An Interview With Nick Morgan, Author of Power Cues

For a long time, I have spoken in public settings. At first I taught software classes and then moved to keynote speeches to support my books. I had a great deal to learn about this type of public speaking. To that end, quickly started following communications coach and theorist Nick Morgan. I found his blog to be replete with much-needed insight on communications, the subject of my next book.

PS: Power Cues is about influence and how to lead people. However,  in a way that's different from how we normally think about it. What's going on?  What were you hoping to achieve in writing the book?
NM: Most of our communication is unconscious. Our conscious brains can handle something like 40 bits of information a second.  That sounds like a lot until you know that our unconscious minds can handle 11 million bits of information per second. And so we've evolved to push much of our behavior down to our unconscious minds because they can handle these important chores so much more powerfully and rapidly. Including most of influence and leadership.

Precisely because all of this mental activity is unconscious, we're not aware of it until it has already started to happen. Studies show, in fact, that we make most decisions unconsciously, and only become aware of them consciously afterward, once we already start acting on that decision.  The delay can be as long as nine seconds.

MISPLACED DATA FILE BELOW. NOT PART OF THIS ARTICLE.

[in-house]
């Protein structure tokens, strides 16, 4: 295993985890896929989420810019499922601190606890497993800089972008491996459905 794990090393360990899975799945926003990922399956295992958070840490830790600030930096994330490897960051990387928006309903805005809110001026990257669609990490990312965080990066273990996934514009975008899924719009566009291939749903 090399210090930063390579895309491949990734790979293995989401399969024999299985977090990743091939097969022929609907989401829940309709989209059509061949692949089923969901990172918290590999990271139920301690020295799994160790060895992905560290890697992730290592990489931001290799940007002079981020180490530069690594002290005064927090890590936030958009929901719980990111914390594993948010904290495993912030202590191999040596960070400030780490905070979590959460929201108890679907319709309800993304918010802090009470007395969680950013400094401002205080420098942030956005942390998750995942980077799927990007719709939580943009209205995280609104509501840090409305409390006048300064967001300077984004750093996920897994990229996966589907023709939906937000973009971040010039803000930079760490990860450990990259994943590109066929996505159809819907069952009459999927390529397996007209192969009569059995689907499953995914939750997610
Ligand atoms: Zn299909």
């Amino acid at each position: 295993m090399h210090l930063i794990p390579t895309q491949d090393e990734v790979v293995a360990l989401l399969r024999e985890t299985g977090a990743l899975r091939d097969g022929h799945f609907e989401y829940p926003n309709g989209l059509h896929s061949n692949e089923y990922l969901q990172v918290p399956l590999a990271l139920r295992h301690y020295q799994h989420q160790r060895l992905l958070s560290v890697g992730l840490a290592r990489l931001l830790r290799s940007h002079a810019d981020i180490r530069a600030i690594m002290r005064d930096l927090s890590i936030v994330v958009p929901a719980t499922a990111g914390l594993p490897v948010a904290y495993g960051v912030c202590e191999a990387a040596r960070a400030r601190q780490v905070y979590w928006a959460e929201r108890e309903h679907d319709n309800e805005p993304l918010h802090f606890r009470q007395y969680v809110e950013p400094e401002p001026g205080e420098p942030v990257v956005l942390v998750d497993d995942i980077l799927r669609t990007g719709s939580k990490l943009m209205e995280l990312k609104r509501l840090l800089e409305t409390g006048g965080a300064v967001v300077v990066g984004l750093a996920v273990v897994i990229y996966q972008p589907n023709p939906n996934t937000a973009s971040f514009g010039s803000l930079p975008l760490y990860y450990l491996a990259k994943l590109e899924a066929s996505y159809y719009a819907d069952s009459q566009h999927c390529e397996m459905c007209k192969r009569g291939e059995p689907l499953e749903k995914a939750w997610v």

In short, for most of the things that matter, your unconscious mind rules you, not the other way around.

So, the questions I wanted to ask in the book were, what if you could learn to become aware of the important parts of this unconscious mental activity? What if you could learn to read it in others' minds?  And what if you could control conversations, meetings, and all sorts of interactions among the people around you using that conscious awareness of everyone's unconscious minds, including your own?

What if you could walk into a room and effortlessly (or apparently effortlessly) take charge of it?  What if you could switch on charisma at will, making all heads swivel in your direction when you walk into that room?  What if you could become the natural leader -- the go-to person -- of most of the groups that you join?

What if you could learn the essential power cues that will enable you to master virtually any situation where you want or need to be in control?

Would that be worth the effort? That's what Power Cues explores -- and I believe the answer to that last question is yes!

PS:  What are the Power Cues?  
NM: The first power cue is all about self-awareness. How do you show up when you walk into a room? You need to begin to get some sense of how you inhabit space, what your characteristic gestures are, and how you affect others. Are you powerful and commanding?  Are you friendly and warm? Do people fear you, trust you, like you, avoid you, flock to you -- what happens?  Do you take charge or take a back seat? These are the sort of impressions we need to understand better in order to begin the process of turning you into a charismatic version of yourself.